As a little girl I spent many timeless days sitting completely still and silent, basking in the sounds and scents of the valley behind my home in the backwoods of the Missouri River Bottoms, near the confluence of the Missouri and Mississippi Rivers in the American Midwest. These were some of my first experiences of effortless meditation, although I didn’t know to call it that. It was just what I did. Ever since, I have been seeking that sense of peace and connectedness in all the adventures of my life, and what I have discovered, so far, is what on some level I must have known all along – that cultivating calm presence and awareness of the life all around us, all the time, no matter what circumstance throws our way, is the key to really experiencing the peace, the connectedness, and even the adventure that I have always been looking for. Right here when we recognize it, right here in front of us, over and over again. Reminding myself of this is what I practice and what I have to share.
I have practiced and taught meditation, yoga, pranayama/breathing exercises and mindfulness extensively since 2005, both in the structured setting of practice and in my everyday life. I have taught in studios, health clubs, in schools to teachers, children and teens, in offices at lunchtime, to cross country running teams, football players, ski and snowboard instructors, at a variety of festivals all along the east coast and up into Canada and in tandem with substance abuse recovery centers. I have a 500 hour certification in Shakti Flow Yoga through Asa Dustin of At Om Yoga in Concord, NH; 200 hour RYT Yoga Alliance certification through Parvathi Nanda Nath Sarasvati and David Pittenger of Sarasvati River Yoga in New Hope, PA; Level 1 training in Thai Yoga Therapy with Shai Plonski of Still Light Centre in Toronto, Canada; completed TIMBo (Trauma Informed Mind Body Program) training with Sue Jones of yogaHope of Boston, MA; and have studied with Bo Forbes of Elemental Yoga and The Center for Integrative Yoga Therapeutics in Boston, MA; among numerous other influential teachers, including Patricia Walden, Elena Brower, Dharma Mittra and Sadie Nardini.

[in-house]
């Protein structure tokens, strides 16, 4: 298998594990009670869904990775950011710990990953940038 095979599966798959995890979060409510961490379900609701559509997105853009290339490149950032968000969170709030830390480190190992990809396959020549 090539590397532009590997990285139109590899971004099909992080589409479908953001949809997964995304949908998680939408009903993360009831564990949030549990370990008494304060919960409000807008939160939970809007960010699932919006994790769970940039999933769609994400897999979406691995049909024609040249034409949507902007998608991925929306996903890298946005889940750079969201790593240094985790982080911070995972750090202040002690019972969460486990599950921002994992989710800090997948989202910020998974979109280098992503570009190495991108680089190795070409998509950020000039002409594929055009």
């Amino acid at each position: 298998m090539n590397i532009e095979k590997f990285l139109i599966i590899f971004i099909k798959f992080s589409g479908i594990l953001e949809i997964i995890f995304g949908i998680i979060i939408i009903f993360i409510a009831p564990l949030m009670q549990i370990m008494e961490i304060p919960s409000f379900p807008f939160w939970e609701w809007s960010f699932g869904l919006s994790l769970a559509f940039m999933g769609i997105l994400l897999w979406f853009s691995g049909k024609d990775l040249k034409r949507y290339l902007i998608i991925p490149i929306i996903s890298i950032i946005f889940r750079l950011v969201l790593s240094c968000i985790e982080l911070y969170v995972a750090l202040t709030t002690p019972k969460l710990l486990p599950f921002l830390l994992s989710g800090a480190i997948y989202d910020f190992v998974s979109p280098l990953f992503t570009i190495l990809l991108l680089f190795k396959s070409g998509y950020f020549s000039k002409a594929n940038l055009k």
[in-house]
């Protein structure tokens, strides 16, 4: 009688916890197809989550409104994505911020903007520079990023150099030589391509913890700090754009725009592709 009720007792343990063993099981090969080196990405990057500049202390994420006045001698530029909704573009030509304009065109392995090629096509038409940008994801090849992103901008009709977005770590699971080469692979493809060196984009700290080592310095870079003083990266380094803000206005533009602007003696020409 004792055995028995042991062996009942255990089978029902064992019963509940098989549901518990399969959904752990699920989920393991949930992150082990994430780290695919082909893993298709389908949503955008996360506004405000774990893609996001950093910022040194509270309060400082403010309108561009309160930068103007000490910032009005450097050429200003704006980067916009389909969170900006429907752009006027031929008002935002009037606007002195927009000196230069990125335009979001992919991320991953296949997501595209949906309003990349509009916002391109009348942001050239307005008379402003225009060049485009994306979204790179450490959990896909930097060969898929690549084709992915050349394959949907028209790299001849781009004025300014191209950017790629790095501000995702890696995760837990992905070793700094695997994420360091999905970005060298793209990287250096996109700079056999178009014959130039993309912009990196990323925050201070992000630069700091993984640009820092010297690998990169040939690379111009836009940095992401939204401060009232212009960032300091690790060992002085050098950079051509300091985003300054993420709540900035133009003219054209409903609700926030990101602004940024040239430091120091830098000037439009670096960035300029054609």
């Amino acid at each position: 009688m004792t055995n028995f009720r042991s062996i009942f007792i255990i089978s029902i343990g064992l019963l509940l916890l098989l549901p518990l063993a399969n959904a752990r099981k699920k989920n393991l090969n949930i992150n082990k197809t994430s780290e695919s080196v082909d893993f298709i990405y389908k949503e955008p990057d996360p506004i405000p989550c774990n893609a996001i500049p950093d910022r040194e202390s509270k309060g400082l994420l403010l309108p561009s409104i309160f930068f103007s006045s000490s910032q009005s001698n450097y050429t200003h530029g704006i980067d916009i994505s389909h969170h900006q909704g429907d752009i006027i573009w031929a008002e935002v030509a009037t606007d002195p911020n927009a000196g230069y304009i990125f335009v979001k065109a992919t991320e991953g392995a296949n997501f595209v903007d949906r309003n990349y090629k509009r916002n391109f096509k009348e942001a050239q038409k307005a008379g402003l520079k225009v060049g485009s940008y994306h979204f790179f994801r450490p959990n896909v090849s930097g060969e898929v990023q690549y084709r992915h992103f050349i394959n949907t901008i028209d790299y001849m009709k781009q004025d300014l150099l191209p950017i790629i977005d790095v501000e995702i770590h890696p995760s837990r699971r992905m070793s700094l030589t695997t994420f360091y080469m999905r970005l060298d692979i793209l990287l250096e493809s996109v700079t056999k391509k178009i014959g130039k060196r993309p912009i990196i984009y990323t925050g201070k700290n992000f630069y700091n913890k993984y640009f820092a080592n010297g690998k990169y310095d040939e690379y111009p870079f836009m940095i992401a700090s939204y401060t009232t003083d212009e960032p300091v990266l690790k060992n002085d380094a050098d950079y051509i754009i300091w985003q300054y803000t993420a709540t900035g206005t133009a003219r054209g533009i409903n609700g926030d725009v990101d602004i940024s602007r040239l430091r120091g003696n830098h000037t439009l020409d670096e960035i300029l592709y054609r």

I taught myself to cook through trial and much error over the years with the help of a few years stint in the catering world of San Francisco, primarily under the at-the-time-under-appreciated tutelage of Gordon Drysdale and Douglas Monsalud, then of Modern Catering, among many, many other teachers, chefs and cooks.
I had the fortunate experience of attending Columbia University in the City of New York for an undergraduate degree officially in history and unofficially in the deconstruction of preconceptions and the ability to think and perceive beyond the rhetoric of how people present themselves to each other. I learned this in the classrooms and in the city. It has taken awhile to develop and is still awakening all the time.
I was born in New Orleans Louisiana, near sunset, on the longest night of the year, the day before the winter solstice. I am named after Dionysus, the Greek god of wine and ecstatic abandon. I count as my teachers the real hippies, the shysters and the festival punks of The Grateful Dead, Jerry Band, and Phish tours and the continuously evolving underground festival culture. The kids on Telegraph Avenue in the early 90’s. My professors at The Williston-Northampton School and Columbia University. Henry Sieff and our collective in NYC. The pack of dogs I roamed with in the valley behind my house on Hoot Owl Road in Chesterfield, Missouri with my little sister when we were little girls. My generations of cousins that have been gathering since 1941 at the Porter Houseparty week-long family reunion in North Carolina. My line of ancestors that converged in New Orleans, Louisiana to birth my parents and my sister and me. My son Philip and his father Tim O’Sullivan and the rocks of Portland Maine. The red rocks of Arizona and Colorado. The rocks of the Blackwater River. The contours of Loon Mountain. All the people who pass through my classes along the way. And really, every one of you period – this list could go on and on. When we are awake to the experience, and really, even when we are not, every moment is our teacher. Especially when we recognize it.